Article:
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Biol Neonate. 2001;79(3-4):228-35.

The biology of erythropoietin in the central nervous system and its neurotrophic and neuroprotective potential.

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Division of Neonatology, Department of Pediatrics, University of Florida, Gainesville 32610-0296, USA.


This review summarizes published as well as preliminary data on the biology of erythropoietin (Epo) in the developing and mature human central nervous system (CNS). Both Epo receptor (Epo-R) and Epo gene expression underlie developmental changes and a brain-specific regulation. These features suggest a different role of Epo in normal brain development than in neuroprotection and neuronal tissue repair after brain injury. Epo concentrations in the cerebrospinal fluid may have primary paracrine effects. While the transport of Epo across the intact blood brain barrier (BBB) is generally limited in humans, systemically produced or administrated Epo may cross during BBB dysfunction. Summarized data of the in vivo and in vitro effects of Epo in the CNS show significant neuroprotective and neurotrophic effects of this molecule. These effects are mediated by several mechanisms, including the activation of a variety of genes and their consecutive protein production. Therapeutic strategies involving activation of the CNS Epo-R are discussed, including the potential use of Epo mimetic peptides.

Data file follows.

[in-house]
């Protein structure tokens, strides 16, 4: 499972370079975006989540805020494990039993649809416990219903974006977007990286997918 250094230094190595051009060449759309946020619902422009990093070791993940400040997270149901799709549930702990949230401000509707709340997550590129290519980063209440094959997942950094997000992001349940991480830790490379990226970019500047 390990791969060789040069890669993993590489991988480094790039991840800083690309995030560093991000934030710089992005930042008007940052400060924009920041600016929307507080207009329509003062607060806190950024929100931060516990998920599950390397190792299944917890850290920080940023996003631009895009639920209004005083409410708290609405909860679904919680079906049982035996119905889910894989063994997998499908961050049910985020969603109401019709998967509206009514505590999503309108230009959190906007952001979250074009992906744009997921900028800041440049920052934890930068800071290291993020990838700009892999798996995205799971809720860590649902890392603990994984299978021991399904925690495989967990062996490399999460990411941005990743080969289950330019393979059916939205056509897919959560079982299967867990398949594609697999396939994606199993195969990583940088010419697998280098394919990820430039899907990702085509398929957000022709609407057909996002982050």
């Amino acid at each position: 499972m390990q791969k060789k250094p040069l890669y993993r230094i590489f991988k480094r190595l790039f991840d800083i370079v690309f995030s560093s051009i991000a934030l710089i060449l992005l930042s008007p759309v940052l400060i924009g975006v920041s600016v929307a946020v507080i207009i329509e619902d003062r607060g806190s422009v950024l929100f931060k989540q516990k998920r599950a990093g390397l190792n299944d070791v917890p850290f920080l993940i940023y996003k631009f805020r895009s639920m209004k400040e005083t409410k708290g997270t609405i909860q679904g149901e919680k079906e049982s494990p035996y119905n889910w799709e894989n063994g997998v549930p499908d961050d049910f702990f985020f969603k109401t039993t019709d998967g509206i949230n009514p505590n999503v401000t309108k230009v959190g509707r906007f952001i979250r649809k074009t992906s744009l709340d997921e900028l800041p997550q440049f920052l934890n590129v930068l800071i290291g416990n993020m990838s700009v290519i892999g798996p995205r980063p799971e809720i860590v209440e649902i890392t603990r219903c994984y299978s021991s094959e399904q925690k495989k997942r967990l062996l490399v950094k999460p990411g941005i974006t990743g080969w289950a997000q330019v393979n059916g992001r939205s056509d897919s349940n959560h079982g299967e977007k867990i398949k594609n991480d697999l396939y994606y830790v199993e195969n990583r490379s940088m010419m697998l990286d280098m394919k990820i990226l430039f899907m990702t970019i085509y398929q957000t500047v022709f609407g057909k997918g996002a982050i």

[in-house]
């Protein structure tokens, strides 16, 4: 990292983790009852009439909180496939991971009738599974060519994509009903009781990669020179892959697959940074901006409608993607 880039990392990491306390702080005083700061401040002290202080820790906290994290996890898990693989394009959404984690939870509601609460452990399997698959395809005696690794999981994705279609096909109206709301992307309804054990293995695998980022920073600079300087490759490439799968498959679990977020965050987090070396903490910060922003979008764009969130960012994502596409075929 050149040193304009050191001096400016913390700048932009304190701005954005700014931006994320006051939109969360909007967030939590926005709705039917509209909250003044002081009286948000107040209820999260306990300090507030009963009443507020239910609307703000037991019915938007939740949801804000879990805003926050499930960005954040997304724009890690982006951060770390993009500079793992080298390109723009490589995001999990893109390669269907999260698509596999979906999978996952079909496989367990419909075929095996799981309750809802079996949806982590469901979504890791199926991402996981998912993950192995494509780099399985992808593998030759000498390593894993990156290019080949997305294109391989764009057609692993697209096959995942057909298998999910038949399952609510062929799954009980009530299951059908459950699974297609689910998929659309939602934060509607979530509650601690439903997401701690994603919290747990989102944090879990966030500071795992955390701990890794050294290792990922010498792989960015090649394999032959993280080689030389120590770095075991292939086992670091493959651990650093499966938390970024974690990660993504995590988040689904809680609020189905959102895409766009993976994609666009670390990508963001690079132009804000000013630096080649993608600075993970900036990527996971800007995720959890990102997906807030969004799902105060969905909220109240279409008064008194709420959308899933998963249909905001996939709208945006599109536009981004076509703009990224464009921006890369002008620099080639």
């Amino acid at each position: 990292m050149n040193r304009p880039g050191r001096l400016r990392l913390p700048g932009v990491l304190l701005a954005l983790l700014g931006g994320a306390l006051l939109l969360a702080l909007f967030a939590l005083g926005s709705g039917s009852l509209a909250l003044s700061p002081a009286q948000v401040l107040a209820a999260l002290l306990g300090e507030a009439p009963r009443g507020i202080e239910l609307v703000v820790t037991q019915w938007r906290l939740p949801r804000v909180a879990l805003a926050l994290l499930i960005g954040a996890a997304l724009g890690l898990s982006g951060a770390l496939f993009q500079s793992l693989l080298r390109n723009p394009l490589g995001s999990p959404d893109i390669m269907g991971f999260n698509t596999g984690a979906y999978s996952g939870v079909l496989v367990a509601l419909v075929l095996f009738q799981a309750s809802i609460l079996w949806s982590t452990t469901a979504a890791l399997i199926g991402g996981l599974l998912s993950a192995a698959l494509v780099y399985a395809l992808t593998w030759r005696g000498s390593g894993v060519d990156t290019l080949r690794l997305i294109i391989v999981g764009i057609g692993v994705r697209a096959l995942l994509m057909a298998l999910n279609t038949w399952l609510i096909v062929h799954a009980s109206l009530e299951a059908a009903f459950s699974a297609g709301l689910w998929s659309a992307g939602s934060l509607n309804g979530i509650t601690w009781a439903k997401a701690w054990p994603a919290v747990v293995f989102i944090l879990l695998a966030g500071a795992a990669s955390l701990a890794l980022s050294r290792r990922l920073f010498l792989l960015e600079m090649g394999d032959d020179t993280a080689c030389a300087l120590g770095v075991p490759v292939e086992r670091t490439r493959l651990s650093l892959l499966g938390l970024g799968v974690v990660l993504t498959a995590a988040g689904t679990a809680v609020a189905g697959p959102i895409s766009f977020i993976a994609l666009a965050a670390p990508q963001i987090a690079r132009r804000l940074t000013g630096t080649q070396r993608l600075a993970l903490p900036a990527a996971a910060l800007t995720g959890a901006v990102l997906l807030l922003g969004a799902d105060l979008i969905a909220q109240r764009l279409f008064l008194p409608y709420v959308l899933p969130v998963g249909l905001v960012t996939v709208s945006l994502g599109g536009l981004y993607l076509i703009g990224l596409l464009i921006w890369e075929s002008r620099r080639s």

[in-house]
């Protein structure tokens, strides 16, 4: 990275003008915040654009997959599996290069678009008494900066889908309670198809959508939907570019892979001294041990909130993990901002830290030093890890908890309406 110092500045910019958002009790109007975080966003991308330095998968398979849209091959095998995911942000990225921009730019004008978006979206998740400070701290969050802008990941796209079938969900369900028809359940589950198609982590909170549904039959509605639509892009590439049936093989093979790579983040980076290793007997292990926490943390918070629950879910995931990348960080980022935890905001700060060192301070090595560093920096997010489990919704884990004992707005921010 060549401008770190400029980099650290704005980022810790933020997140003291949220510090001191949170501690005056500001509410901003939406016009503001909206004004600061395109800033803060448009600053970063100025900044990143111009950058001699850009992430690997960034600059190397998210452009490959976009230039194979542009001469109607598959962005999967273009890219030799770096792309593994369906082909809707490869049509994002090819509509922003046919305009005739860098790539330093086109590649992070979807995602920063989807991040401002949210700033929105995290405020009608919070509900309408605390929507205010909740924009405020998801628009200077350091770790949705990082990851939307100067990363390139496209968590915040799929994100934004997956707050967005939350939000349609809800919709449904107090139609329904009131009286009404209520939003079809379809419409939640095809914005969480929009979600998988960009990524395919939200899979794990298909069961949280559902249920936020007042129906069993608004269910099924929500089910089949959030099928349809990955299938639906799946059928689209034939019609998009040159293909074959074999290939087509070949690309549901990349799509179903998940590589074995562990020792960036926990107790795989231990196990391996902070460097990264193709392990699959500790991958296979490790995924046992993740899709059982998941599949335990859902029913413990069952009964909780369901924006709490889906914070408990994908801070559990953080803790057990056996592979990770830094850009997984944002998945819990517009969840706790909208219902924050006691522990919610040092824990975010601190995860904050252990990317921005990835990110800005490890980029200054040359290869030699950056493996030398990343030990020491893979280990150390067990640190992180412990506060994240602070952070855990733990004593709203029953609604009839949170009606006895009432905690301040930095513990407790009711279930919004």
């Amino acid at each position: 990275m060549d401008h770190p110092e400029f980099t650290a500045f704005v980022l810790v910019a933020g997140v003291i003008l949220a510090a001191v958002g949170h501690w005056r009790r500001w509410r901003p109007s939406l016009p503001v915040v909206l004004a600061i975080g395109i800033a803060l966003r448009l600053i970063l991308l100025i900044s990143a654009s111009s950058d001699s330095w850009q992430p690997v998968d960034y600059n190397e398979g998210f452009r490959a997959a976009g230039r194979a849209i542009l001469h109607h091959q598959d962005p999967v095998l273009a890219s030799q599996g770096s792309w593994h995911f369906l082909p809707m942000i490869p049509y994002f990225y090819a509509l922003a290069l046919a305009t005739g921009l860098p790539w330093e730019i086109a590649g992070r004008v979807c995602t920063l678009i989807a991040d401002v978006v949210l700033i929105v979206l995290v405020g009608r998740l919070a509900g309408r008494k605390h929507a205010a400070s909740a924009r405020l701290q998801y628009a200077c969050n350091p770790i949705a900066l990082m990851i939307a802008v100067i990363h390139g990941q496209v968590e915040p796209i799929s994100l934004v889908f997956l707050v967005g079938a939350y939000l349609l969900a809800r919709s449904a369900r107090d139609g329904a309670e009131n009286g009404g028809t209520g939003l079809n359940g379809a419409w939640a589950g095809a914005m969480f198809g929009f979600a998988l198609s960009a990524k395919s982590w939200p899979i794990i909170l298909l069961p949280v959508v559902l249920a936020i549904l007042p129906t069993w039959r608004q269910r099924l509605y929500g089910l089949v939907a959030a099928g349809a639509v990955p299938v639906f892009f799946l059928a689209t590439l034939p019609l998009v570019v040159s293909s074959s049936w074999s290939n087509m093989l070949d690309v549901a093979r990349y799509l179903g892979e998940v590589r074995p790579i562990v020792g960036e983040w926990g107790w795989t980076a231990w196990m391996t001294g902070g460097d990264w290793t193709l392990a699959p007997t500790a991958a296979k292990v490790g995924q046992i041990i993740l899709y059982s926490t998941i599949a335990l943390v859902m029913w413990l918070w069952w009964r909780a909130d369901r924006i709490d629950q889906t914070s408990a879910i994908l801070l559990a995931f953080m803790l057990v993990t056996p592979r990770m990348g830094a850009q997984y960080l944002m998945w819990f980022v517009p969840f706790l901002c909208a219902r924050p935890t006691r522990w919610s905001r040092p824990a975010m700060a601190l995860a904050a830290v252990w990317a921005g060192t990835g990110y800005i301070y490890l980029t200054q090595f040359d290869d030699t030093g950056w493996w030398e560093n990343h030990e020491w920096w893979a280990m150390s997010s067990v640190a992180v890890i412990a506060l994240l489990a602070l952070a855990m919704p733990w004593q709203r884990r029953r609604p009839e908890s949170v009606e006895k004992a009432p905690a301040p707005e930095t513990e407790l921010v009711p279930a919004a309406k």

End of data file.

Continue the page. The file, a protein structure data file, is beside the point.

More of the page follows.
[Indexed for MEDLINE]

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